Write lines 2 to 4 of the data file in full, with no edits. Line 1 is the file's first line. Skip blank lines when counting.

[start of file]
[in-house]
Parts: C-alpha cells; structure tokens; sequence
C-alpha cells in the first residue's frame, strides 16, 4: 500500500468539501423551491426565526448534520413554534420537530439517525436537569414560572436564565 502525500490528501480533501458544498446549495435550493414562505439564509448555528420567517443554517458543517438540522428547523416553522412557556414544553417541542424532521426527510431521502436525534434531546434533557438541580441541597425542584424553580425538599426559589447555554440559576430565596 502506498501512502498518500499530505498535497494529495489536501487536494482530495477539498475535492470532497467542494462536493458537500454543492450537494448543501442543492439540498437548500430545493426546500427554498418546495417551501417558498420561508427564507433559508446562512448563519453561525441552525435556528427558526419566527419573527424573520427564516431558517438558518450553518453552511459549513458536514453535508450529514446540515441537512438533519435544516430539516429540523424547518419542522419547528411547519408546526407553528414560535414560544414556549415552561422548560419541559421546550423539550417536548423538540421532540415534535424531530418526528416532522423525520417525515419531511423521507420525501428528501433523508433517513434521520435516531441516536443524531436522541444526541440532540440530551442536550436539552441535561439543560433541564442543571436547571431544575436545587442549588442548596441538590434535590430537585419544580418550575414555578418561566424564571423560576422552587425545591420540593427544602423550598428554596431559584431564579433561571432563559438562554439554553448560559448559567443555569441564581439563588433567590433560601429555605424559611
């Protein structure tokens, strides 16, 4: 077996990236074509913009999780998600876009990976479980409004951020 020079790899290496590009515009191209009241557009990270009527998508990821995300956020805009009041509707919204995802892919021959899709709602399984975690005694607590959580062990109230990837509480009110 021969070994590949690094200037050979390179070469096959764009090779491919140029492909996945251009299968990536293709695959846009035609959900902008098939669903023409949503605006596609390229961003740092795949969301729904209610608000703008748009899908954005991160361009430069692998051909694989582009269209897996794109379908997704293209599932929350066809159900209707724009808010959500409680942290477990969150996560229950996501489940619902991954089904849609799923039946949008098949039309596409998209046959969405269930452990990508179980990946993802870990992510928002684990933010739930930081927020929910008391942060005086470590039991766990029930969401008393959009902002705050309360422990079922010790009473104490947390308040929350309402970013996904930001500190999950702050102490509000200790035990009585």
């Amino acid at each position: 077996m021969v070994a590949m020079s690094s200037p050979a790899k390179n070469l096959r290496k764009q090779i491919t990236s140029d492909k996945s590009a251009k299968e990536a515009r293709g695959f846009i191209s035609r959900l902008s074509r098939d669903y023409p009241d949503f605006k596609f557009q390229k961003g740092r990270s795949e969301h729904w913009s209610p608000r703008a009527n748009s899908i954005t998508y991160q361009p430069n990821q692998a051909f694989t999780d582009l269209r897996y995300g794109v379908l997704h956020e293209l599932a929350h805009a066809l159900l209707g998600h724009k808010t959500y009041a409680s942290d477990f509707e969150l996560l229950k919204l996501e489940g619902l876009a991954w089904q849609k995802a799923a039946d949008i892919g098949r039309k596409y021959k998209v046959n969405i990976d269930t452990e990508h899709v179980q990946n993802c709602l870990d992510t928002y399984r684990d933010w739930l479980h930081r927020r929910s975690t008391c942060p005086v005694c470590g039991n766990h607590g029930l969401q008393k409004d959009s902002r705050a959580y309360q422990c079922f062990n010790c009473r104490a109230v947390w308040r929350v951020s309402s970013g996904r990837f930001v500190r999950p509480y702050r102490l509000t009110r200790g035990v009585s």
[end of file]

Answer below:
Parts: C-alpha cells; structure tokens; sequence
C-alpha cells in the first residue's frame, strides 16, 4: 500500500468539501423551491426565526448534520413554534420537530439517525436537569414560572436564565 502525500490528501480533501458544498446549495435550493414562505439564509448555528420567517443554517458543517438540522428547523416553522412557556414544553417541542424532521426527510431521502436525534434531546434533557438541580441541597425542584424553580425538599426559589447555554440559576430565596 502506498501512502498518500499530505498535497494529495489536501487536494482530495477539498475535492470532497467542494462536493458537500454543492450537494448543501442543492439540498437548500430545493426546500427554498418546495417551501417558498420561508427564507433559508446562512448563519453561525441552525435556528427558526419566527419573527424573520427564516431558517438558518450553518453552511459549513458536514453535508450529514446540515441537512438533519435544516430539516429540523424547518419542522419547528411547519408546526407553528414560535414560544414556549415552561422548560419541559421546550423539550417536548423538540421532540415534535424531530418526528416532522423525520417525515419531511423521507420525501428528501433523508433517513434521520435516531441516536443524531436522541444526541440532540440530551442536550436539552441535561439543560433541564442543571436547571431544575436545587442549588442548596441538590434535590430537585419544580418550575414555578418561566424564571423560576422552587425545591420540593427544602423550598428554596431559584431564579433561571432563559438562554439554553448560559448559567443555569441564581439563588433567590433560601429555605424559611
């Protein structure tokens, strides 16, 4: 077996990236074509913009999780998600876009990976479980409004951020 020079790899290496590009515009191209009241557009990270009527998508990821995300956020805009009041509707919204995802892919021959899709709602399984975690005694607590959580062990109230990837509480009110 021969070994590949690094200037050979390179070469096959764009090779491919140029492909996945251009299968990536293709695959846009035609959900902008098939669903023409949503605006596609390229961003740092795949969301729904209610608000703008748009899908954005991160361009430069692998051909694989582009269209897996794109379908997704293209599932929350066809159900209707724009808010959500409680942290477990969150996560229950996501489940619902991954089904849609799923039946949008098949039309596409998209046959969405269930452990990508179980990946993802870990992510928002684990933010739930930081927020929910008391942060005086470590039991766990029930969401008393959009902002705050309360422990079922010790009473104490947390308040929350309402970013996904930001500190999950702050102490509000200790035990009585």